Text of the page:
In the February 21 edition of What’s Up Yukon, I explained some important dietary factors in cancer prevention. However, current research suggests lifestyle and emotional factors are also important.

Emotional Factors

In recent years many books have been published that discuss how various diseases, including cancer, may be caused or aggravated by various emotional states. These emotional states may stem from our response to events from the past and are often residing in our bodies on a sub-conscious level.

Here is a list of a few of my favourite books on the topic of emotion and disease that are written by well-known doctors and health professionals:

Frontiers of Health by Dr. Christine Page illustrates health issues (including cancer) that show up in specific areas of the body, based on the chakra system. This book includes ideas on how to heal oneself based on the area of the body in question.

The Emotion Code by Dr. Bradley Nelson looks at the sub-conscious mind and how emotional events from one’s past, small or large, can cause health issues. The book also describes various methods of self-healing.

Cancer Prevention Diet by macrobiotics pioneer Michio Kushi and co-author Alex Jack includes information on emotional states prominent in each type of cancer and ideas on how to deal with them to aid recovery.

These authors all believe that identifying and clearing negative emotional issues is imperative for disease prevention, including cancer. Alternative health practices such as energy work (reiki, acupuncture, etc.), psychotherapy and hypnotherapy can help address emotional blockages.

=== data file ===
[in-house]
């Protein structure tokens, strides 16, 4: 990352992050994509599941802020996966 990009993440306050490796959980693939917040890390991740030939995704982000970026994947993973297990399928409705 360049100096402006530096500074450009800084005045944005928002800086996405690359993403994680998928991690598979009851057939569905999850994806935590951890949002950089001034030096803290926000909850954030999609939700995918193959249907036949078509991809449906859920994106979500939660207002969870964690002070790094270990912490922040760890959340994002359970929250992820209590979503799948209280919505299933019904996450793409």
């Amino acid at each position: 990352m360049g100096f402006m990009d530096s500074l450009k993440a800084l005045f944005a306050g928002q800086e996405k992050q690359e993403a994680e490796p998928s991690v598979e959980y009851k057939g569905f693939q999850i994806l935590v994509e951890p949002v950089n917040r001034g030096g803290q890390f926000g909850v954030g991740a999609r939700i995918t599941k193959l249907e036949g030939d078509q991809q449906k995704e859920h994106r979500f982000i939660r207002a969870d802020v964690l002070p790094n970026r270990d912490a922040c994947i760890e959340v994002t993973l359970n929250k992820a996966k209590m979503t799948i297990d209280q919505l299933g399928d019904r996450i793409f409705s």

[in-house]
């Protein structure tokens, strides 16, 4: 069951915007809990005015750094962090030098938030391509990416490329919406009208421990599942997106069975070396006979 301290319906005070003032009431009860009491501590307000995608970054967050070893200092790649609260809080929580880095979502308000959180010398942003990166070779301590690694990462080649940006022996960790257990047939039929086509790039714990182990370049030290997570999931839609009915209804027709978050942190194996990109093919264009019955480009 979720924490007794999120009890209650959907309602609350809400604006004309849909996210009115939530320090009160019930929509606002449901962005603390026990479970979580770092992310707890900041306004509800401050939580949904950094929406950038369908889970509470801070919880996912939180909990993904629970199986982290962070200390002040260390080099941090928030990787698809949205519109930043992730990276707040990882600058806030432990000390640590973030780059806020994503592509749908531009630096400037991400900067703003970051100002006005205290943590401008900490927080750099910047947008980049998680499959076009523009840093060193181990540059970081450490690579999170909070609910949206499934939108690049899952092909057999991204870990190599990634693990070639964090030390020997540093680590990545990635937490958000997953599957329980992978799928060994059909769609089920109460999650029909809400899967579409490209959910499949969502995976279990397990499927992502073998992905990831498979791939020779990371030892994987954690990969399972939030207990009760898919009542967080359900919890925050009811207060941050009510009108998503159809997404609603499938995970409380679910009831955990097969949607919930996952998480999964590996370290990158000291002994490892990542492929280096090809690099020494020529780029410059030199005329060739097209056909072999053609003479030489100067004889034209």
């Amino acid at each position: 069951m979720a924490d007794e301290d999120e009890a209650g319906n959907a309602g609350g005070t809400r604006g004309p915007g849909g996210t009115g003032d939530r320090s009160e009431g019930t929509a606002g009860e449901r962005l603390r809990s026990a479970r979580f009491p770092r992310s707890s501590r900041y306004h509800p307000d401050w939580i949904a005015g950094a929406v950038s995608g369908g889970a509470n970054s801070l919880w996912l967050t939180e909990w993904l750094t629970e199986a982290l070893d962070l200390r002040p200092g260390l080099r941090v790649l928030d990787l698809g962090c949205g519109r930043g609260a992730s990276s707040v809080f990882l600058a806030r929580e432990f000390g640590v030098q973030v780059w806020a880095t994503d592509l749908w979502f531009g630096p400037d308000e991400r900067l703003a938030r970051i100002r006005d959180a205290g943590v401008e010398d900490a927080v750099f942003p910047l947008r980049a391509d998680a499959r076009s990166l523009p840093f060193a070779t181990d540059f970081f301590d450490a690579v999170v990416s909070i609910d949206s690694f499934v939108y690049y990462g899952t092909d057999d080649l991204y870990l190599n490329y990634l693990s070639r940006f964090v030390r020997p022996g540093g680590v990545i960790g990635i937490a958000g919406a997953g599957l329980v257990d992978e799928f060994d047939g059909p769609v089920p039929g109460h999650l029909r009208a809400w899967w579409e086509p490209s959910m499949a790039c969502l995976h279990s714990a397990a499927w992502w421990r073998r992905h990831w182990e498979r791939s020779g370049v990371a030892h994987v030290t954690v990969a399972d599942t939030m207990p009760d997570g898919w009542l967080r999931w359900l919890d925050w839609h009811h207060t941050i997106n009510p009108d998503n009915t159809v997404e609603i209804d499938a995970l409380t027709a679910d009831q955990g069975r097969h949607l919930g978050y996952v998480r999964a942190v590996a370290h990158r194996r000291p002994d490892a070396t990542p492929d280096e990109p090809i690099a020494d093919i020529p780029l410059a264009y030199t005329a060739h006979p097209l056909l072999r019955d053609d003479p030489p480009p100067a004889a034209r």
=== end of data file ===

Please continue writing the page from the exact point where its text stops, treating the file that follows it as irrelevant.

Journal writing, expressing your feelings on a daily basis, listening to (or learning to listen to) your intuition and encouraging a positive outlook within your family and social network can help you clear up emotional issues that may be affecting health.

Stress

Stress is another well-known and documented factor in overall health. Stress-reduction techniques are important and can include meditation, yoga, deep breathing, or simply having a good hobby.

Exercise

Exercise will increases lean-tissue mass which creates a cancer-fighting protein in our bodies called adiponectin. Adiponection also helps the body lose weight – and common thought is that obesity may increase susceptibility to cancer.

Exercise also reduces the amount of estrogen-producing fat cells in our bodies. High estrogen levels have recently been linked to cancer. A good source of information on this link is the National Cancer Institute, go to www.Cancer.gov and enter “estrogen” in the search window.

Our immune system has the capacity to eliminate renegade cancer cells and will deal with these mutations on a regular basis. Exercise helps circulates our immune system through the manual pumping of our muscles.

Detoxification and Cleansing

Toxins in our food and environment have a detrimental effect on our health. Elson M. Haas, MD, wrote in his book Staying Healthy with Nutrition that bi-yearly detoxifications are important and can be coupled with other detoxification methods for optimal results, such as using a sauna, using castor oil packs, getting daily fresh air and dry skin brushing.

A good integrative cancer prevention program includes not only dietary considerations but also lifestyle and emotional factors. If you or someone in your family is suffering from cancer, consider conducting a detailed analysis of emotional and lifestyle factors.

Amoree Briggs lives in the Yukon countryside with her family and has just completed her diploma in holistic nutrition.